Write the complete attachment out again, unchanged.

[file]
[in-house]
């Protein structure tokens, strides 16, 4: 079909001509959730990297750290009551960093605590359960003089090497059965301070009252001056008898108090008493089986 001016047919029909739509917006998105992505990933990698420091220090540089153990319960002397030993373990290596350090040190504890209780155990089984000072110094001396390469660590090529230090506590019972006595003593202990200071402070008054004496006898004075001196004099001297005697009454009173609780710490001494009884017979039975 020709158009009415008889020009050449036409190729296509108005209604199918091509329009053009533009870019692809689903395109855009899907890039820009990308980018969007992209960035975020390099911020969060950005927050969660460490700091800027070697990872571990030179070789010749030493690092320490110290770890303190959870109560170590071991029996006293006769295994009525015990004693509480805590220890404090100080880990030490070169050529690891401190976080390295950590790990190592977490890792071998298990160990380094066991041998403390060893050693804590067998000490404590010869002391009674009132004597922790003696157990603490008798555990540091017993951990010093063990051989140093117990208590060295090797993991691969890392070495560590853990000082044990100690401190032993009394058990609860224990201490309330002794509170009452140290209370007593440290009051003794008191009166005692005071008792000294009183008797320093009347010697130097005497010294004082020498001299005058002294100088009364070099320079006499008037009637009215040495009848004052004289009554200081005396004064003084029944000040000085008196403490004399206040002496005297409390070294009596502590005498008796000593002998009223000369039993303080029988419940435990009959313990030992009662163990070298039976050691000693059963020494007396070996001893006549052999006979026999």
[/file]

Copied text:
[in-house]
């Protein structure tokens, strides 16, 4: 079909001509959730990297750290009551960093605590359960003089090497059965301070009252001056008898108090008493089986 001016047919029909739509917006998105992505990933990698420091220090540089153990319960002397030993373990290596350090040190504890209780155990089984000072110094001396390469660590090529230090506590019972006595003593202990200071402070008054004496006898004075001196004099001297005697009454009173609780710490001494009884017979039975 020709158009009415008889020009050449036409190729296509108005209604199918091509329009053009533009870019692809689903395109855009899907890039820009990308980018969007992209960035975020390099911020969060950005927050969660460490700091800027070697990872571990030179070789010749030493690092320490110290770890303190959870109560170590071991029996006293006769295994009525015990004693509480805590220890404090100080880990030490070169050529690891401190976080390295950590790990190592977490890792071998298990160990380094066991041998403390060893050693804590067998000490404590010869002391009674009132004597922790003696157990603490008798555990540091017993951990010093063990051989140093117990208590060295090797993991691969890392070495560590853990000082044990100690401190032993009394058990609860224990201490309330002794509170009452140290209370007593440290009051003794008191009166005692005071008792000294009183008797320093009347010697130097005497010294004082020498001299005058002294100088009364070099320079006499008037009637009215040495009848004052004289009554200081005396004064003084029944000040000085008196403490004399206040002496005297409390070294009596502590005498008796000593002998009223000369039993303080029988419940435990009959313990030992009662163990070298039976050691000693059963020494007396070996001893006549052999006979026999």